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Nesta Robert Marley was born February 6, 1945 at his grandfather’s farm in Nine Mile, a village inSaint Anne’s Parish, Jamaica.
He was the only child of Cedella Booker, an African-Jamaican, and Norval Marley, an European-Jamaican plantation overseer.
His family moved to Trenchtown in Kingston, Jamaica when he was 12 where he organized a band of vocal harmonies, “The Teenagers,” with Neville Livingston, Peter Tosh, Beverley Kelso, and Junior Braithwaithe.
Joe Higgs of musical act, Higgs & Wilson, helped the group develop their harmony and taught Bobby how to play guitar.
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In 1963, The Wailers changed their name and were discovered by Coxsone Dodd.
Their first single, “Simmer Down,” topped several lists in February 1964 with over 70k copies sold.
Bobby and The Wailers returned to Jamaica in 1972 to record their first album, “Catch A Fire,” released in April 1973, which sold 14k units.
“Catch A Fire” was the first album recorded by a reggae band in a state-of-the-art recording studio and packaged as a rock album.
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In 1966, Bob married Rita Anderson and moved to the states to work and support his family.
Bob officially converted to Rastafarian, returned to Jamaica with his family, and started loc’ing his hair.
By 1974, Bob Marley and the original members of The Wailers split to pursue solo careers.
Bob Marley’s commercial success surged after the 1975 release of “No Woman, No Cry” with new members of The Wailers.
He exploded in America with the 1976 release of “Rastaman Vibration” which made the Top 50 Billboard Soul Chart.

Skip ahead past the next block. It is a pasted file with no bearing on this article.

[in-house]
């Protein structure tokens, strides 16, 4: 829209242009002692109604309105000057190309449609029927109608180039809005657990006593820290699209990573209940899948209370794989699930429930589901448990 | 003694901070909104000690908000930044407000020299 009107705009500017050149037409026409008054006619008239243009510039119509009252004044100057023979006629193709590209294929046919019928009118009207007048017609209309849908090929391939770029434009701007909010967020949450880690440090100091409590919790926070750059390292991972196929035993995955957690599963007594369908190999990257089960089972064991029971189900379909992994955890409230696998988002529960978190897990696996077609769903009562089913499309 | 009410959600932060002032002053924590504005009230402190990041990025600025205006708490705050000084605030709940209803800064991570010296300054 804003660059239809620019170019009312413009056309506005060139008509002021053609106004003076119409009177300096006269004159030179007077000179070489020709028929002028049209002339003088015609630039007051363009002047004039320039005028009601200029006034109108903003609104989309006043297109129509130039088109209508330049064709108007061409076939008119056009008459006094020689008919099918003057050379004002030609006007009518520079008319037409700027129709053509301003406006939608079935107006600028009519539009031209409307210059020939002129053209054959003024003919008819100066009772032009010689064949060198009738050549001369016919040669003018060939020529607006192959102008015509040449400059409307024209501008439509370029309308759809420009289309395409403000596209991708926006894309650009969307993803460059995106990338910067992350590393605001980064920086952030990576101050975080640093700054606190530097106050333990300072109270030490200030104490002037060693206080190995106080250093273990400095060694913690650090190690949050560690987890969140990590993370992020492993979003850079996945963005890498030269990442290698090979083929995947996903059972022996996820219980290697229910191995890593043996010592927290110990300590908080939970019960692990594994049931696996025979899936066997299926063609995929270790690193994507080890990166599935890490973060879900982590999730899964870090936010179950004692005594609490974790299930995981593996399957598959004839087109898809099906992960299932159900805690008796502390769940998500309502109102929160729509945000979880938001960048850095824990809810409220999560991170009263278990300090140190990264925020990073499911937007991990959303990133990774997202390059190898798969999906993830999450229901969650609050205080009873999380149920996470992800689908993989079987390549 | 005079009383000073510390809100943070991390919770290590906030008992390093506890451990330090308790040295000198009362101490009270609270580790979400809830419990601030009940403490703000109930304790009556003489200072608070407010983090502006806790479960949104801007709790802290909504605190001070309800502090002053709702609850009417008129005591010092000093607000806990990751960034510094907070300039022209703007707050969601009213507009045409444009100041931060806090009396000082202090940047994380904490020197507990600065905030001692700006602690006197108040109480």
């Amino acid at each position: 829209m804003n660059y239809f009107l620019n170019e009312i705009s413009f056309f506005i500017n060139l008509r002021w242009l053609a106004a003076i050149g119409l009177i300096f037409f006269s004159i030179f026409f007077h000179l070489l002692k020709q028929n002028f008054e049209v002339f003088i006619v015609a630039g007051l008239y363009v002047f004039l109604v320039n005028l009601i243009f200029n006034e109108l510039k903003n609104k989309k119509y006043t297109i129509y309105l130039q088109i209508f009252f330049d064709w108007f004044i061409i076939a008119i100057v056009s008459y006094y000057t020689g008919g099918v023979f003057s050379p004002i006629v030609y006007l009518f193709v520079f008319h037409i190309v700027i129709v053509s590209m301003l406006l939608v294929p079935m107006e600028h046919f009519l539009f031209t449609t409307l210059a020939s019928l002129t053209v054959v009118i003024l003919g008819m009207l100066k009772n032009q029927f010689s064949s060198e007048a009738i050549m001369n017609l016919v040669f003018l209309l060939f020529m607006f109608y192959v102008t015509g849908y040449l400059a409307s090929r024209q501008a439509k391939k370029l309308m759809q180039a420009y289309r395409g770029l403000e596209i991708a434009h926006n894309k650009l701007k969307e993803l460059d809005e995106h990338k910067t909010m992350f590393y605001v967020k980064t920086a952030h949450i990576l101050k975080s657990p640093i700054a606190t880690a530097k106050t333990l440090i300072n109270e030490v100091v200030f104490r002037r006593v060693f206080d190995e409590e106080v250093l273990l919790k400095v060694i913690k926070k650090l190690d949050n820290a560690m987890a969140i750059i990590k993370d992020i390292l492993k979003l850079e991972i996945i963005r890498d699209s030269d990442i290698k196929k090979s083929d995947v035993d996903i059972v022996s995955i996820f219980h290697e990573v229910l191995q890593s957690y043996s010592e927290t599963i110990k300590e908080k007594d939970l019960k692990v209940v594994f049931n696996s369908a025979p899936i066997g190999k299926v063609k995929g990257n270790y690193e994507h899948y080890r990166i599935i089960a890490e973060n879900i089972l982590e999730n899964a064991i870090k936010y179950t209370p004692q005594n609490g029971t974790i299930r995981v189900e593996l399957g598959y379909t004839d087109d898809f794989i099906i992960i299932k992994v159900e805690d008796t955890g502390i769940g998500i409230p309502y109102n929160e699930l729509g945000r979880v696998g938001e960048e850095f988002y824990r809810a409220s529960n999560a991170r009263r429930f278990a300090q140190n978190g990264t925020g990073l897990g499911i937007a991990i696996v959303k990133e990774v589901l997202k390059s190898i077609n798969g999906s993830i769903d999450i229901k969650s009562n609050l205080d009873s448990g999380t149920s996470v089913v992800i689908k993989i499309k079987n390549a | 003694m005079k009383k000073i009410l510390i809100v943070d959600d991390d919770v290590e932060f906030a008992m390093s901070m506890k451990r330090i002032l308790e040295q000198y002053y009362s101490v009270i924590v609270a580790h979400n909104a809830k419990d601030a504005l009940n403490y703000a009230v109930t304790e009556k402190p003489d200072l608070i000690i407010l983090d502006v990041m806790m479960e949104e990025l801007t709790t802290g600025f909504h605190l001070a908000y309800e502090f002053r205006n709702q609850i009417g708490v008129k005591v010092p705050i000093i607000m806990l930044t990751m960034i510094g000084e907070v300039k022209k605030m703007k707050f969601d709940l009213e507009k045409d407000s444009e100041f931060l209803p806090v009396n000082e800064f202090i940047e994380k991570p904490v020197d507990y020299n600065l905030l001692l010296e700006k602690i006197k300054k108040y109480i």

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Bob and Rita’s home in Kingston, now the Bob Marley Museum, on Hope Road was known as his neutral zone.
Bob was a man of utopian ideals hoping his home would become a safe house for youth in political war zones and surrounded by street violence.
Bob Marley loved his people and believed the Rastafarian were struggling to be free and could use some direction.
On December 3, 1976, an assassination attempt on the Marleys’ happened at Hope Road on the eve of his “Smile Jamaica” concert, a free event to ease the tensions of people in Jamaica.
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Bob Marley was exiled from Jamaica to London following the assassination where he recorded “Exodus.”
Exodus is the 9th studio album recorded by Bob Marley and the Wailers released in June 1977.
Arguably one of Bobby’s best works, it was certified gold in America and catapulted him into international stardom.
Bobby’s style of reggae was very distinguished at that time and believed his music could bring people out of oppression.
Despite political tensions, Rastafarian collectives were very impressed and supportive of “Exodus” as the proper response to the co-opt of “Smile Jamaica” by political factions.